Friday, 28 November 2008

Bolton, All Saints

All Saints

The church of All Saints can be found in the small Eden village of Bolton, about two and a half miles North West of Appleby, and sandwiched between the villages of Long Marton and King's Meaburn. The church dates from the 12th and 13th centuries, with some later alterations. A period of refurbishment was undertaken in 1848.

One of the most interesting features of this narrow but long church, is the carved sandstone panel, set above a reset 13th century door, showing two knights jousting. There is a second panel, this time bearing a carved inscription...but this is now very badly weathered.

The photo below shows the 13th century door, now blocked, with the two panels above.

The 12th century Western end of the church (shown below) was once a large rectangular tower, of which only the base now remains. The small bell tower was built onto it at a later date. The internal wall was removed, enabling a longer nave to be incorporated into the building. It's thought that this work was probably carried out in the 17th century.

The photo below, shows a view looking towards the West end of the nave, where a small gallery can still be seen.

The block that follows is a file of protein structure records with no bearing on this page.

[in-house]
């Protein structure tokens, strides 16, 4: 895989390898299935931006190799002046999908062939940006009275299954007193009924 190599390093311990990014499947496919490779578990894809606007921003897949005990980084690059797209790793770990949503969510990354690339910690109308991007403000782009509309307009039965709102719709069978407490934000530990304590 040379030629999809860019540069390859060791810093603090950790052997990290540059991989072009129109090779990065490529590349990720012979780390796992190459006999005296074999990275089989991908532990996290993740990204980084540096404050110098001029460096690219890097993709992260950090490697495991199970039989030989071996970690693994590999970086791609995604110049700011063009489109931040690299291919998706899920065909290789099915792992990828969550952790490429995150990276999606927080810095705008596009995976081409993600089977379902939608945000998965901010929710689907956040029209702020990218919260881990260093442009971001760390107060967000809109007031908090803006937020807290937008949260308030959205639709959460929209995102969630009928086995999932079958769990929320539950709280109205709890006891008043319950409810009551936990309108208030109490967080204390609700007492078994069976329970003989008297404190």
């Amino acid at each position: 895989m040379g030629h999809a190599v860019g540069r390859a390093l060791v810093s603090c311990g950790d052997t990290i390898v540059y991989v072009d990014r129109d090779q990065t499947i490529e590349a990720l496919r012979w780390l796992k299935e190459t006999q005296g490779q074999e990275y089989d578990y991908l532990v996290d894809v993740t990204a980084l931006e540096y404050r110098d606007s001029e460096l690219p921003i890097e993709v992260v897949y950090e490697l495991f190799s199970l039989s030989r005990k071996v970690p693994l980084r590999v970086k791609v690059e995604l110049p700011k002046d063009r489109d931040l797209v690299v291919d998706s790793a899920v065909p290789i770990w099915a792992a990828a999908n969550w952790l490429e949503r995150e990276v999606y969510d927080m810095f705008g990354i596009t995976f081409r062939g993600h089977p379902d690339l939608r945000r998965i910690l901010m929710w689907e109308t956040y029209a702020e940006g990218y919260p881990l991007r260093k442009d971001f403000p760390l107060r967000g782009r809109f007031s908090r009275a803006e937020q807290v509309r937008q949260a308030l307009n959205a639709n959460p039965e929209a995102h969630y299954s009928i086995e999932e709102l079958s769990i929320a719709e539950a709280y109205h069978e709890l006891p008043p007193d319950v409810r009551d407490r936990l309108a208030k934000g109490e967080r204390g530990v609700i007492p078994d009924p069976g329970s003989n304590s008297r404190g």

The photo below shows a view looking into the Eastern chancel with its huge window.

The parish chest is still here, and compares favourably with many others that can be seen in churches throughout the region.

As with most older parish church, the Royal coats of arms can still be seen.

The finely carved screen, separating the nave from the chancel is still in place and in excellent condition, and is thought to date from the latter part of the 19th century.

On the South wall of the nave, to the left of the porch, an effigy showing a woman with her head resting on a pillow has been rescued and mounted into the wall. It is thought to date from the 14th century.

For more photos, check the link.

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